In light of all this, law firms must be increasingly mindful of the clients they take on: ensuring that they are not furthering corruption, propping up authoritarian regimes or inadvertently assisting with money laundering.

As a first step, firms should conduct thorough due diligence on all clients and the source of their funds, verifying ultimate beneficial ownership and double checking purported account holders. In addition, firms should establish robust money laundering controls, develop internal ethical guidelines about the sort of work the firm will and will not take on, and routinely review clients and matters to confirm that its attorneys are not inadvertently furthering illegal or anti-democratic conduct.

In the past, law firms were loath to turn down lucrative work. That model is finished. Firms must take on the mantle of responsible gatekeeper. If law firms don’t impose ethical restrictions on themselves, it is increasingly likely that regulators will do it for them.



[1] James Davey and Jacqueline Thomsen, ‘Law firm Linklaters to wind down Russia operations’, Reuters, 4 March 2022 https://www.reuters.com/business/law-firm-linklaters-wind-down-russia-operations-2022-03-04 accessed 18 April 2022.

[2] Jacqueline Thomsen, ‘Law firm Norton Rose Fulbright to exit Russia over Ukraine invasion, 7 March 2022 https://www.reuters.com/legal/legalindustry/law-firm-norton-rose-fulbright-exit-russia-over-ukraine-invasion-2022-03-07 accessed 18 April 2022.

[3] David Thomas, ‘More law firms exit Moscow as Russia wages war in Ukraine’, Reuters, 9 March 2022 https://www.reuters.com/legal/legalindustry/eversheds-sutherland-is-latest-global-law-firm-exit-moscow-2022-03-09 accessed 18 April 2022.

[4] Martha M Hamilton, ‘Panamanian Law Firm Is Gatekeeper to Vast Flow of Murky Offshore Secrets’, ICIJ, 3 April 2016 https://www.icij.org/investigations/panama-papers/20160403-mossack-fonseca-offshore-secrets accessed 18 April 2022.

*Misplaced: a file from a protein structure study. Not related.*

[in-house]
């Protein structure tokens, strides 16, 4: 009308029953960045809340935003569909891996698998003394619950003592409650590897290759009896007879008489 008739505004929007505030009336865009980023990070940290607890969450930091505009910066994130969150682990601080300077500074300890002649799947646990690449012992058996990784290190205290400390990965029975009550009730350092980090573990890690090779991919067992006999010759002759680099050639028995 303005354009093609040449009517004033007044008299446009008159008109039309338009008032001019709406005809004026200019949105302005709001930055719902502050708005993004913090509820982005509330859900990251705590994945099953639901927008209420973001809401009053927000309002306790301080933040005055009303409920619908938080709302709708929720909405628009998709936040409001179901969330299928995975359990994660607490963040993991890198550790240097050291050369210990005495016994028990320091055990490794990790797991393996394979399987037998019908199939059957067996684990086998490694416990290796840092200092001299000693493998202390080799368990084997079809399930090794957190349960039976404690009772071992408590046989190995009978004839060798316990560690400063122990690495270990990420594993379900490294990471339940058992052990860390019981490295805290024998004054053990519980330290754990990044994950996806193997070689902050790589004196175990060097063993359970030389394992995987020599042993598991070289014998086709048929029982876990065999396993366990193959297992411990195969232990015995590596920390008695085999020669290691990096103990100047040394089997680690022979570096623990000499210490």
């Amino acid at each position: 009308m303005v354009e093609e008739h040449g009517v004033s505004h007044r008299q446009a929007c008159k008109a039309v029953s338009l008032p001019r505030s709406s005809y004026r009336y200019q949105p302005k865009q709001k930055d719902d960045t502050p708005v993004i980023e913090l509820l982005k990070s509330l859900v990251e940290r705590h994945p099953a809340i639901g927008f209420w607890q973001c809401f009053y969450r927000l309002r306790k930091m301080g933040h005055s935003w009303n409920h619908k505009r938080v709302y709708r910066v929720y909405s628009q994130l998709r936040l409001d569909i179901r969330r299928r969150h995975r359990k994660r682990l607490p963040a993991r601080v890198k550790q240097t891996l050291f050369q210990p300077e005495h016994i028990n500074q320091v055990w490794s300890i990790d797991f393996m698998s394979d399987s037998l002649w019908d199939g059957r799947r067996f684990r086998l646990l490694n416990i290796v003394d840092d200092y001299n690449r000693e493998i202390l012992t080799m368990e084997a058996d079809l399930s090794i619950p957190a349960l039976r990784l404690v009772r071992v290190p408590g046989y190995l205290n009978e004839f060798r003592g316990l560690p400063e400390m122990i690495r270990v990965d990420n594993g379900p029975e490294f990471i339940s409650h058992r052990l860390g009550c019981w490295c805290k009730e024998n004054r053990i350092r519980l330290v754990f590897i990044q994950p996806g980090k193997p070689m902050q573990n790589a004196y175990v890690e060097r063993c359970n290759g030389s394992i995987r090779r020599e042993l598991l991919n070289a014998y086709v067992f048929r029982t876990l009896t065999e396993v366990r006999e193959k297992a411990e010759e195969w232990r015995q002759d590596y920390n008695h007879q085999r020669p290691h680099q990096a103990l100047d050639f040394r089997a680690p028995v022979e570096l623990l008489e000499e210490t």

[5] David Segal, ‘Do Russian Oligarchs Have a Secret Weapon in London’s Libel Lawyers?’, New York Times, 29 March 2022 https://www.nytimes.com/2022/03/29/business/oligarchs-london-putin-russia.html accessed 18 April 2022.

[6] OECD, ‘Corporate Anti-Corruption Measures to Support Sustainable Business – Foreign bribery and the role of intermediaries, managers and gender’ https://www.oecd.org/corruption/Foreign-bribery-and-the-role-of-intermediaries-managers-and-gender.pdf accessed 18 April 2022.

[7] UK Parliament House of Commons Library, ‘Registers of beneficial ownership’, 6 April 2022, https://commonslibrary.parliament.uk/research-briefings/cbp-8259 accessed 18 April 2022.

[9] Federal Register ‘Beneficial Ownership Information Reporting Requirement’, Daily Journal of the US Government, 12 August 2021 https://www.federalregister.gov/documents/2021/12/08/2021-26548/beneficial-ownership-information-reporting-requirements accessed 18 April 2022.

[10] Government of Canada ‘Public consultations on strengthening corporate beneficial ownership transparency in Canada: What we heard’, 6 April 2021 https://www.ic.gc.ca/eic/site/142.nsf/eng/00002.html accessed 18 April 2022.

[12] European Commission EU action against abusive litigation (SLAPP) targeting journalists and rights defenders, 2021 https://ec.europa.eu/info/law/better-regulation/have-your-say/initiatives/13192-EU-action-against-abusive-litigation-SLAPP-targeting-journalists-and-rights-defenders_en accessed 18 April 2022.

[13] ‘Bulgaria Abolishes Its Golden Visa Program’, SchengenVisaInfo News, 25 March 2022 https://www.schengenvisainfo.com/news/bulgaria-abolishes-its-golden-visa-program accessed 18 April 2022.